The term leukemia refers to cancers of the white blood cells (also called leukocytes or WBCs). Leukemias, as a group, make up about a quarter of all pediatric cancers. Luckily, with treatment, most children with leukemia will be free of the disease without it coming back.
Leukemias start in the bone marrow — the soft tissue found inside bones that produces blood cells. When a child is diagnosed with leukemia, it’s because the white blood cells in the body are producing abnormally. These cells (also known as blasts) start to crowd out the healthy cells in the bone marrow. Eventually, the healthy cells have no place to go, so they stop producing. When a child's body no longer produces enough healthy white blood cells it can cause anemia, swollen lymph nodes, and other symptoms of leukemia in children.
Leukemia is classified as being either acute (meaning it’s rapidly developing) or chronic (meaning it’s slowly developing). About 98% of pediatric leukemias are acute.
Types of Pediatric Leukemia
Types of leukemia in children include:
Acute lymphoblastic leukemia (ALL): This happens when too many lymphoblasts (a certain type of white blood cell) are produced.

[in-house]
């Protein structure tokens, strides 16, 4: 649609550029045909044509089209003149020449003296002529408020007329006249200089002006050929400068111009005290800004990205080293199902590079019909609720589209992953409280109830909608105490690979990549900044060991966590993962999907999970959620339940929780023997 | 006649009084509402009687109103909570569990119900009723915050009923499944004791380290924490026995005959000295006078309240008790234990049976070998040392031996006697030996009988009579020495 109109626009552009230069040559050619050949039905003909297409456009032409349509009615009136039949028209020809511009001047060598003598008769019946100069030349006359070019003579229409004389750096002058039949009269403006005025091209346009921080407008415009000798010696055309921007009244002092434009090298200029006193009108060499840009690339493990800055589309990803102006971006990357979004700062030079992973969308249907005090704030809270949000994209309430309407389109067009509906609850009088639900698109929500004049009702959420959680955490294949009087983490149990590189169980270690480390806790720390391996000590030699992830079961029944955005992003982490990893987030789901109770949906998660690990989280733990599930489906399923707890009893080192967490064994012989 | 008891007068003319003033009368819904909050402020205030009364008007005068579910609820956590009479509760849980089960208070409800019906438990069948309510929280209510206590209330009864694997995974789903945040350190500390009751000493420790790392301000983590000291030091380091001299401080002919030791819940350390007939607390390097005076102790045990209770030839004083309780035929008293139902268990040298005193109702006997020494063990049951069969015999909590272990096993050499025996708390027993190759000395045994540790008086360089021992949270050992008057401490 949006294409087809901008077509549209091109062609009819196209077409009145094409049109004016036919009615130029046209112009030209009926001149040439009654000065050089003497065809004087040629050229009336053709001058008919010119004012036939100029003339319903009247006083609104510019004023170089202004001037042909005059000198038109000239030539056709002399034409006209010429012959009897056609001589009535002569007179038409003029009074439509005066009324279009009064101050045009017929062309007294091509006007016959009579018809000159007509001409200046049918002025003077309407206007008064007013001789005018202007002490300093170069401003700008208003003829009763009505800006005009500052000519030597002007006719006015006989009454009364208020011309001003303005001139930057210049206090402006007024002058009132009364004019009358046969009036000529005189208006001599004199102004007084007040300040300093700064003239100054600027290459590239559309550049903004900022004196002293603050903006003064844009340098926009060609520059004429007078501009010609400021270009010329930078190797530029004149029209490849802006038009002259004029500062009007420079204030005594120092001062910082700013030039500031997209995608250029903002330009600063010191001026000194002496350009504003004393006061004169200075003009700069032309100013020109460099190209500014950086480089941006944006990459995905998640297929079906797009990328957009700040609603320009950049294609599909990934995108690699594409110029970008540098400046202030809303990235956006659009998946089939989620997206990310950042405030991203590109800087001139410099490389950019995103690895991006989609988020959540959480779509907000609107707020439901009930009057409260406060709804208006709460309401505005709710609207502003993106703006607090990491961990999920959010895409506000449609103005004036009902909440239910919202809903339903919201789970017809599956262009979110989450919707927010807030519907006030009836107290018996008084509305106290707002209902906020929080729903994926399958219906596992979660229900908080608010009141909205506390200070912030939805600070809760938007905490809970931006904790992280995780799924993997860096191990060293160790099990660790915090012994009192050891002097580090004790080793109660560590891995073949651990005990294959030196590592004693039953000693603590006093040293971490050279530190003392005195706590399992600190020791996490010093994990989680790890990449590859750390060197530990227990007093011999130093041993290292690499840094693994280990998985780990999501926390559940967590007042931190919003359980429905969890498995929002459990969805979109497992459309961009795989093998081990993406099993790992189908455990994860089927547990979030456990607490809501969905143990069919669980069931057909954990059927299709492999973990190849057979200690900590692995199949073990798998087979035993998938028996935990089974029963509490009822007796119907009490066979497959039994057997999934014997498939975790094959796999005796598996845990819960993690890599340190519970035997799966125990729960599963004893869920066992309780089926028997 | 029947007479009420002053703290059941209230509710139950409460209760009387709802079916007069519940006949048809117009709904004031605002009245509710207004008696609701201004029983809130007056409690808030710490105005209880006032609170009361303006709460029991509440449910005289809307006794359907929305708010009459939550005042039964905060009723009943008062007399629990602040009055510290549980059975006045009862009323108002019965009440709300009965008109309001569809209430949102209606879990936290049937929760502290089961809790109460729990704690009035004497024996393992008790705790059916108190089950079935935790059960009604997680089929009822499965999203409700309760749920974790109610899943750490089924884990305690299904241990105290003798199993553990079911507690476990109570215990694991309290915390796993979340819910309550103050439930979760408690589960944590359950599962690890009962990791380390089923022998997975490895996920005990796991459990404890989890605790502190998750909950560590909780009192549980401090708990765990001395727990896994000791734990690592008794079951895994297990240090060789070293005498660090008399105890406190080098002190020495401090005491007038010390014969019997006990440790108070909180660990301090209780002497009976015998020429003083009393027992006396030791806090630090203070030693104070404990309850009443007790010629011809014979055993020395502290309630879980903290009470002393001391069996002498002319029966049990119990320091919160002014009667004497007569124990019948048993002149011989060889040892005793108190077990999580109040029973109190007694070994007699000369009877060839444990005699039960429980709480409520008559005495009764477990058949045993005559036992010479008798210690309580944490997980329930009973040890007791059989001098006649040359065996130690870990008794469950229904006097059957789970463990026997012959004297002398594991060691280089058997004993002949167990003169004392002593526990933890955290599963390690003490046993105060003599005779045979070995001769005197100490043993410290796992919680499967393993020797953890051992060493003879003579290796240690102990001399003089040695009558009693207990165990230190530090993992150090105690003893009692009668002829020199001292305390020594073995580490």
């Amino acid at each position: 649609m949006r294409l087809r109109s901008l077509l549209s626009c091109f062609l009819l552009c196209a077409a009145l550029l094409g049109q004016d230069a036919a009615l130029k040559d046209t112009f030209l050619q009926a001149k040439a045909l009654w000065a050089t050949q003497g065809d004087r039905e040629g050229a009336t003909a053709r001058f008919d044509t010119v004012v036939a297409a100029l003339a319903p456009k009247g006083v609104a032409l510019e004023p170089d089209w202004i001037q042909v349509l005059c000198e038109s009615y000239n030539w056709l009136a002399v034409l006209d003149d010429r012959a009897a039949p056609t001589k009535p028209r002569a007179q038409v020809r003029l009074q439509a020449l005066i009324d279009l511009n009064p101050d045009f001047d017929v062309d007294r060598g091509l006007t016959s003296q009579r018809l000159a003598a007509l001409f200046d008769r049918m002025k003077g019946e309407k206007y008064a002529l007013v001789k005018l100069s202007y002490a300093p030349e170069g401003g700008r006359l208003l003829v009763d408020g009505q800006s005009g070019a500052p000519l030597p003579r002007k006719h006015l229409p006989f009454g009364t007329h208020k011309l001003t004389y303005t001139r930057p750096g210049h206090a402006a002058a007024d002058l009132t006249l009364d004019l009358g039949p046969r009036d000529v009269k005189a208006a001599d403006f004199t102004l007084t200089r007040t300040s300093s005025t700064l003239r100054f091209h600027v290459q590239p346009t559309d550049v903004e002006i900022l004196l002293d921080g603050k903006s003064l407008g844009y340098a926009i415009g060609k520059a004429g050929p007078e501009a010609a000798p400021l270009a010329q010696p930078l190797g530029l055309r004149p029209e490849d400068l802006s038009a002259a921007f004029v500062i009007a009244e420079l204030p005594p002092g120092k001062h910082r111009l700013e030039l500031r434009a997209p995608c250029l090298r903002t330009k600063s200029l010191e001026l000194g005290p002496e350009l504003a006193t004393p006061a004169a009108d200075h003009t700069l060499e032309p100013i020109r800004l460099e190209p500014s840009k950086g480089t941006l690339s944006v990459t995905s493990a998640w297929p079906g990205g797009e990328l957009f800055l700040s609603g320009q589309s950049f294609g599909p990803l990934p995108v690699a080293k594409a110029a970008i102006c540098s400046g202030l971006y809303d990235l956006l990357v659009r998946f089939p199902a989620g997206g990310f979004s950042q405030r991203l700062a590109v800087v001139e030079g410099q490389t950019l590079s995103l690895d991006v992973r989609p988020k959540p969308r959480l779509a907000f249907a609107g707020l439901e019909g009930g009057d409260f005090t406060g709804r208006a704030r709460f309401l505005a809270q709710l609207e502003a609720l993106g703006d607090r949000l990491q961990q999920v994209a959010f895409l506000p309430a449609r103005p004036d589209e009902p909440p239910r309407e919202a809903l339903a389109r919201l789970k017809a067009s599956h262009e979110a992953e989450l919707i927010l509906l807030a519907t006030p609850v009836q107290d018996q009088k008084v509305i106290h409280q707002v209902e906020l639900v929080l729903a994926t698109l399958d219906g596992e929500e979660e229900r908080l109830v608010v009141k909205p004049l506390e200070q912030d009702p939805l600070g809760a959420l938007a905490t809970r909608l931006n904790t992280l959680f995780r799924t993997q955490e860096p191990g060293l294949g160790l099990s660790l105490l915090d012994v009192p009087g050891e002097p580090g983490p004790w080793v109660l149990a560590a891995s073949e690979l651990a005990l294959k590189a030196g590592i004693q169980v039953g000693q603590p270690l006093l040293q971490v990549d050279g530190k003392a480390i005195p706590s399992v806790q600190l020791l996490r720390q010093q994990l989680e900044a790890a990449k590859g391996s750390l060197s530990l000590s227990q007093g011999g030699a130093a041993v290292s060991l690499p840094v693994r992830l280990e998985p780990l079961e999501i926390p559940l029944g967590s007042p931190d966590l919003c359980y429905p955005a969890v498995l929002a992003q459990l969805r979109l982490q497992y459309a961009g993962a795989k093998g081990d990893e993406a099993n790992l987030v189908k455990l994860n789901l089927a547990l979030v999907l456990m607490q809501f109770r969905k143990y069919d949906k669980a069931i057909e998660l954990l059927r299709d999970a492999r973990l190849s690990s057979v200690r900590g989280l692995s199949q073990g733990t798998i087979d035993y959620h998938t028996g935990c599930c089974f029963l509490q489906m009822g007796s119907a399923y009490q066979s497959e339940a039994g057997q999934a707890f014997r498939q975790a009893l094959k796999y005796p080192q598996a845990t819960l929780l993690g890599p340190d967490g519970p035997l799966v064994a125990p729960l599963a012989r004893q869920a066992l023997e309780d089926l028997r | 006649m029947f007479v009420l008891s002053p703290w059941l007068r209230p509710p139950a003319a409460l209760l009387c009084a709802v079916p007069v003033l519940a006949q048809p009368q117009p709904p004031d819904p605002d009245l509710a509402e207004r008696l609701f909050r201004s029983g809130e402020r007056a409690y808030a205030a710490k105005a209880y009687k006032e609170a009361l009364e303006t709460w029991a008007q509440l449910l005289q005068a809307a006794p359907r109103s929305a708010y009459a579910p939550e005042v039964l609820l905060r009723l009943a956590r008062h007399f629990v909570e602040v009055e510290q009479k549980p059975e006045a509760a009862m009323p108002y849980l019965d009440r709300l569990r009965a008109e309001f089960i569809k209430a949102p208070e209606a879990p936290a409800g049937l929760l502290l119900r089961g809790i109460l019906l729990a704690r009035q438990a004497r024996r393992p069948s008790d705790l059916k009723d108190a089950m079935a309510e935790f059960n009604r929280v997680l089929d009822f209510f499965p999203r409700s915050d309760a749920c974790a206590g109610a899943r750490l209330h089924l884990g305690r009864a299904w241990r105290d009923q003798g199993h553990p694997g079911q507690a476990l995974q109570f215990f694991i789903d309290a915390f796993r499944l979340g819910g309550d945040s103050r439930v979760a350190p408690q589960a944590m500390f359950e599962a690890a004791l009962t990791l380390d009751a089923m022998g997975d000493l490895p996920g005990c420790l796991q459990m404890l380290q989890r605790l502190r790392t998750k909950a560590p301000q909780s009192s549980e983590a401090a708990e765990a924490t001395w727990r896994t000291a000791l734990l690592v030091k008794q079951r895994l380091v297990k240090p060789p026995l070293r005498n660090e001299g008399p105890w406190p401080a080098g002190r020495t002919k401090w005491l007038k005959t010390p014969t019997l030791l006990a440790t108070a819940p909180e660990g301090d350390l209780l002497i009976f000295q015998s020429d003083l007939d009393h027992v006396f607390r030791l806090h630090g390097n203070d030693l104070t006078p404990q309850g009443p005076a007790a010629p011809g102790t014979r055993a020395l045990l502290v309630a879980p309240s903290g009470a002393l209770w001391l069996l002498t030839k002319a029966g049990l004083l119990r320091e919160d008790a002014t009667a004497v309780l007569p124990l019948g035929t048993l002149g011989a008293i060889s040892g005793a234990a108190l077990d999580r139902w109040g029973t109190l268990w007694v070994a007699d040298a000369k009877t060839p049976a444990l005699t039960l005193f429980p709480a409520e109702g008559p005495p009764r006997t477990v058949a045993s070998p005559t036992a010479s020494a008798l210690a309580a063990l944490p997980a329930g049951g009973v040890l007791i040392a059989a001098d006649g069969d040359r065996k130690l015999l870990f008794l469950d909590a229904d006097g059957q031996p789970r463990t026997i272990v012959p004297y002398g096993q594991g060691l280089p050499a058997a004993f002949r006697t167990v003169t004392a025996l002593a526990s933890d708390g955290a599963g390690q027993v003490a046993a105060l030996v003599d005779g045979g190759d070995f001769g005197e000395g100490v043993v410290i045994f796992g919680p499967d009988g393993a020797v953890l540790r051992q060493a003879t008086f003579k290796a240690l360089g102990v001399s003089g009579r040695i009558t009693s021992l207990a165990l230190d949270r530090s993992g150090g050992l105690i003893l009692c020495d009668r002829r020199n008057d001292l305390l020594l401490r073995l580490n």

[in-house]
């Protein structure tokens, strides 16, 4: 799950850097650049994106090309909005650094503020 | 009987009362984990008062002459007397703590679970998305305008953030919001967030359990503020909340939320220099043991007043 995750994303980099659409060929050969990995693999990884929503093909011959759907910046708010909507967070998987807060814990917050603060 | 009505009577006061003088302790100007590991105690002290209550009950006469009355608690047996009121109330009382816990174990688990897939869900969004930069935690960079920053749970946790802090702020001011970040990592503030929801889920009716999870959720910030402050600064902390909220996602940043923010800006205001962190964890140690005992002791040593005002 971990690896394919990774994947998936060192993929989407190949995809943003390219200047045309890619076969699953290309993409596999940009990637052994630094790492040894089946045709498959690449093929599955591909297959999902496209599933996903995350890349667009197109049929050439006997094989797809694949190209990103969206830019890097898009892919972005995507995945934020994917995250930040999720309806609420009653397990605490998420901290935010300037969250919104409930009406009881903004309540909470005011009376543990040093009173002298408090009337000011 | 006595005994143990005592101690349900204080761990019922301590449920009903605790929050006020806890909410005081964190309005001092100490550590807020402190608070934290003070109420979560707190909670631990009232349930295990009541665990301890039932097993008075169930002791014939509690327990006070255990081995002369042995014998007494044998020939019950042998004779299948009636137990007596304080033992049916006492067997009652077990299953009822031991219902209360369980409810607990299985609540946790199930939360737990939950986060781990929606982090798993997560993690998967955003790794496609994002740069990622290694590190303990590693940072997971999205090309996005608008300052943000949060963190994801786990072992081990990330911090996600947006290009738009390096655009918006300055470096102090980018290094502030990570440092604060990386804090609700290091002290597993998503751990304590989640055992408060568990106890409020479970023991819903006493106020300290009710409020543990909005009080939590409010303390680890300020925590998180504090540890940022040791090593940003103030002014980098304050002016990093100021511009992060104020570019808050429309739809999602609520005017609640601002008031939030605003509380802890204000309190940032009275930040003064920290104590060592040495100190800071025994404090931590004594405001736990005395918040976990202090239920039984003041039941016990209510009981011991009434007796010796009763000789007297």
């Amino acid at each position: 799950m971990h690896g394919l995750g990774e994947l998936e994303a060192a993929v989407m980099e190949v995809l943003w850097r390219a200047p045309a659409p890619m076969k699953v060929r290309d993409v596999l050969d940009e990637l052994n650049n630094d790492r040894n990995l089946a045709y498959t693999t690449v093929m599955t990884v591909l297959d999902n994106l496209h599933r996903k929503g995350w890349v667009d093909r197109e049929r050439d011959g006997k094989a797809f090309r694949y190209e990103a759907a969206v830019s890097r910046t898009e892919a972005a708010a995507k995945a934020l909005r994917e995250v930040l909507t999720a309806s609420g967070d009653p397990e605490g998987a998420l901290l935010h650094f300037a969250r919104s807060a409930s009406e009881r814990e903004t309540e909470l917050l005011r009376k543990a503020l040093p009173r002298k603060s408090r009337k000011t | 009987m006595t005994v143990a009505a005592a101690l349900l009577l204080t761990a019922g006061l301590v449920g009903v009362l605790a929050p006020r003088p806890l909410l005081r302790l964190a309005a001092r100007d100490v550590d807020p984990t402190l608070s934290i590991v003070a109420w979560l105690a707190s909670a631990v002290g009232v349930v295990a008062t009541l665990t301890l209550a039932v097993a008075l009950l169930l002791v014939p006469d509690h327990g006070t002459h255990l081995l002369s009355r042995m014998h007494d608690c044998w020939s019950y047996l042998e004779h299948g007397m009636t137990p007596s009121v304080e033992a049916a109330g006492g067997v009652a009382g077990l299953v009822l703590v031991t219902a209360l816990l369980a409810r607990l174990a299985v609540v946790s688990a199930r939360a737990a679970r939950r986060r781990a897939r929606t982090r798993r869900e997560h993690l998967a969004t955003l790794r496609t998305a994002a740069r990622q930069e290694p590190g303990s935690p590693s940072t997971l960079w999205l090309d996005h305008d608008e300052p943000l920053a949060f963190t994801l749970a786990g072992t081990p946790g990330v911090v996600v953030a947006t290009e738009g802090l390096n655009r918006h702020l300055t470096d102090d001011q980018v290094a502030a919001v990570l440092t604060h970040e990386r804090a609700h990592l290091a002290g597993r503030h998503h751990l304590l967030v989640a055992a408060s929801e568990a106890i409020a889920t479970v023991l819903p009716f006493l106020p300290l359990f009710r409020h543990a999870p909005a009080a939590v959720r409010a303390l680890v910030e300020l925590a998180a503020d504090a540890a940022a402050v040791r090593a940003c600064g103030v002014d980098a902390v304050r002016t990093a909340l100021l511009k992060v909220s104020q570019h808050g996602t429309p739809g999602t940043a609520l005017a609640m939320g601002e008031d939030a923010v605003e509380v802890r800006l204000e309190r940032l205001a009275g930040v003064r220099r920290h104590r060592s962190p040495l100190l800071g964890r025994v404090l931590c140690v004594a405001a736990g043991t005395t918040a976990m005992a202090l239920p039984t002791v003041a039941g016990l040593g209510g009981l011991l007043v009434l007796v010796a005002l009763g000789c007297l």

This is the most common type of leukemia, affecting nearly 60% of kids with leukemia.
Acute myelogenous leukemia (AML): This occurs when too many immature white blood cells (called myeloid blasts) are made.
These leukemia cells are abnormal and can’t mature into normal white blood cells.
Chronic myelogenous leukemia (CML): This rare form of pediatric leukemia happens because there are too many mature white blood cells.
Signs and Symptoms of Leukemia in Children
Although the symptoms of leukemia in each individual child can vary, common symptoms of leukemia in children include:
anemia (when the level of healthy red blood cells in the body becomes
bleeding and/or bruising
frequent or reoccurring infections
bone and joint pain
swollen lymph nodes (also called “swollen glands”)
excessive fatigue (more tired than usual)
IMPORTANT NOTE: Instances of the symptoms of leukemia in children listed above, either together or on their own, do not automatically mean that a child has leukemia or any other kind of cancer. Any or all of these symptoms could be a sign of something else.